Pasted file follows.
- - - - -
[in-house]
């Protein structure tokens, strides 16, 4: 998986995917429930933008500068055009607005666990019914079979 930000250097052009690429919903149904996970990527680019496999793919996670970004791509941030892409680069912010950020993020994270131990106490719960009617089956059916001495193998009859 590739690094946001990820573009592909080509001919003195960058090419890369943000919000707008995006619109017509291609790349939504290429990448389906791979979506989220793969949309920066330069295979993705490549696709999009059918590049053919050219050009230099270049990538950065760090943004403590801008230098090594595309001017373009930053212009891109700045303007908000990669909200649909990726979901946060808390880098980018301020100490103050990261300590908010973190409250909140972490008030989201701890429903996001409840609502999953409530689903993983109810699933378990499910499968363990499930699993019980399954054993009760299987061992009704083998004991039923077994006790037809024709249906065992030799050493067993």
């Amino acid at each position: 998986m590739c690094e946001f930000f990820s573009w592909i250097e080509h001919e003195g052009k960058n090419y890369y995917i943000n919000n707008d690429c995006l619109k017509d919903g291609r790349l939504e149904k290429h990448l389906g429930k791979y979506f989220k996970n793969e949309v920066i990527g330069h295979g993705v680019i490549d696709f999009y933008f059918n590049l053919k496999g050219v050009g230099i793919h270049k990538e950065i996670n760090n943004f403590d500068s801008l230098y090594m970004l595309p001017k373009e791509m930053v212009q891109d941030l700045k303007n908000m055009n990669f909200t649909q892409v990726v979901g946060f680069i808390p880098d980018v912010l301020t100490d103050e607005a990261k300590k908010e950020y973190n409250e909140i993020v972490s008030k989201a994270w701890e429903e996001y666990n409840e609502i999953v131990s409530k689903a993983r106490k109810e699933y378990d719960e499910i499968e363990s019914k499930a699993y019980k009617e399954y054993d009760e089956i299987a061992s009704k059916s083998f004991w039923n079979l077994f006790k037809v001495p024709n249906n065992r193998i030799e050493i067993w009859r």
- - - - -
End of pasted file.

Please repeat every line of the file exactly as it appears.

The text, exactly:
[in-house]
């Protein structure tokens, strides 16, 4: 998986995917429930933008500068055009607005666990019914079979 930000250097052009690429919903149904996970990527680019496999793919996670970004791509941030892409680069912010950020993020994270131990106490719960009617089956059916001495193998009859 590739690094946001990820573009592909080509001919003195960058090419890369943000919000707008995006619109017509291609790349939504290429990448389906791979979506989220793969949309920066330069295979993705490549696709999009059918590049053919050219050009230099270049990538950065760090943004403590801008230098090594595309001017373009930053212009891109700045303007908000990669909200649909990726979901946060808390880098980018301020100490103050990261300590908010973190409250909140972490008030989201701890429903996001409840609502999953409530689903993983109810699933378990499910499968363990499930699993019980399954054993009760299987061992009704083998004991039923077994006790037809024709249906065992030799050493067993």
């Amino acid at each position: 998986m590739c690094e946001f930000f990820s573009w592909i250097e080509h001919e003195g052009k960058n090419y890369y995917i943000n919000n707008d690429c995006l619109k017509d919903g291609r790349l939504e149904k290429h990448l389906g429930k791979y979506f989220k996970n793969e949309v920066i990527g330069h295979g993705v680019i490549d696709f999009y933008f059918n590049l053919k496999g050219v050009g230099i793919h270049k990538e950065i996670n760090n943004f403590d500068s801008l230098y090594m970004l595309p001017k373009e791509m930053v212009q891109d941030l700045k303007n908000m055009n990669f909200t649909q892409v990726v979901g946060f680069i808390p880098d980018v912010l301020t100490d103050e607005a990261k300590k908010e950020y973190n409250e909140i993020v972490s008030k989201a994270w701890e429903e996001y666990n409840e609502i999953v131990s409530k689903a993983r106490k109810e699933y378990d719960e499910i499968e363990s019914k499930a699993y019980k009617e399954y054993d009760e089956i299987a061992s009704k059916s083998f004991w039923n079979l077994f006790k037809v001495p024709n249906n065992r193998i030799e050493i067993w009859r």